A new discovery about the function of certain sensory nerve cells, known as C tactile (CT) afferents, that are only found in the hairy skin of humans and mammals, has recently emerged. These nerve cells fire more slowly and only become stimulated with gentle rhythmic stroking movements like caressing. When they are activated by this type of touch, they flood the body with feelings of pleasure and also evoke our sense of self and embodiment. Their behavior suggests that the desire of having one’s skin stroked represents an innate, natural act that’s linked to the importance of social interaction; much like our hairy primate friends that enjoy the act of social grooming and nit nibbling.

    Neuroscientists are hopeful that knowing more about these cells might help us to understand pain perception, body image distortions and certain neurodevelopmental disorders.  As a Skin Therapist, I’m happy to know that at last we have some real proof about what we have believed to be true for so long. So the next time your client tells you your hands are amazing, magical or even miracle workers, tell them that’s right because indeed they are!

    References:

    http://www.academia.edu/3570732/Massage_increases_oxytocin_and_reduces_ACTH_in_humans

    http://www6.miami.edu/touch-research/Massage.html

    http://www.jneurosci.org/content/34/8/2879.full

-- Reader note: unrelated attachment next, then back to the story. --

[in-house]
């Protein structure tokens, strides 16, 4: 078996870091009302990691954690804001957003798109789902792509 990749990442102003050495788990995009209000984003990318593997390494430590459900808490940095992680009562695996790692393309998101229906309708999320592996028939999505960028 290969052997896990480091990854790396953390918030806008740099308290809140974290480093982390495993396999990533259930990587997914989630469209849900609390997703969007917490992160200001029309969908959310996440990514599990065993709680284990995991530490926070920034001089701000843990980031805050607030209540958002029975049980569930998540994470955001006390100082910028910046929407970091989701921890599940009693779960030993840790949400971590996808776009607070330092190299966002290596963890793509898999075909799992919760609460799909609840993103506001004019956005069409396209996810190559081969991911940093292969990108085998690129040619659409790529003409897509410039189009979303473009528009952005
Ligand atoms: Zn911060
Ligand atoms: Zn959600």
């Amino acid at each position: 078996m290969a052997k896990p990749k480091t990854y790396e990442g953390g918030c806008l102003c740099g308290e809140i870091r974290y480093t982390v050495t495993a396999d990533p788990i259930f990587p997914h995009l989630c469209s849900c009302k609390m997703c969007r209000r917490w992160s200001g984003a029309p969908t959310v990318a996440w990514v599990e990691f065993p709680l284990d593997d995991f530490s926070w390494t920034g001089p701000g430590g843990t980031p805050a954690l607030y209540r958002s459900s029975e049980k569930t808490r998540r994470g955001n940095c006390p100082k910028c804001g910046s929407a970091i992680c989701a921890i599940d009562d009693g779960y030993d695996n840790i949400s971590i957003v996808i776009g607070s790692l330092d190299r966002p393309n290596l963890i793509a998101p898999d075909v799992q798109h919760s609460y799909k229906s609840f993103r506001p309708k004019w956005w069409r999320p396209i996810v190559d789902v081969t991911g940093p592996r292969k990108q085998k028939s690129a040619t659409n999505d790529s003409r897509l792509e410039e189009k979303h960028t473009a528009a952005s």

• No More Fluff and Puff

    Annet KingAs a skin therapist, massage therapist, and educator, I am often told it’s clear I love what I do. It always makes me smile because what I do – and why I do it – is who I am. There’s nothing I love more than solving skin problems, addressing business challenges and helping people. I know you can relate – from inspecting suspicious moles on family members, massaging your colleague’s sore shoulders or mapping skin at social gatherings, it’s just what we do! But the actuality of our work stretches far beyond providing skin services, waxing brows and prescribing peptides.

    We are in the business of touch, and we are no stranger to the endless list of positive health benefits our work can provide. From lowering the stress hormone cortisol, to increasing the feel good hormone oxytocin, to boosting immune function and reducing pain and anxiety, clinical proof is widely available that argues both the power of touch and the negative impact of touch deprivation.

    This has led to massage, spa and alternative therapies (like aromatherapy, acupressure, acupuncture, reflexology and hydrotherapy) finally getting the serious recognition they deserve, so much so that the number of hospitals around the world now offering complimentary alternative medicine (CAM) has tripled over the past few years. This movement is largely due to the hard medical evidence now available for alternative therapies and the fact that healthcare costs can be radically reduced when illness is prevented! And let’s not leave out the patient demand – plain and simple, many people are seeking alternative therapies.

    Seventy one percent of people would be more likely to visit spas if they knew that scientific studies showed measurable results – are you marketing your services in the right way? Or are you still using words like “luxurious,” “pampering” or “well deserved treat?” It might be time to renovate your menu and messaging, update your space and climb on board the health train – leaving the beauty bus behind!

    Discover more on this subject here:
    http://www.spaevidence.com/spaevidence
    http://www6.miami.edu/touch-research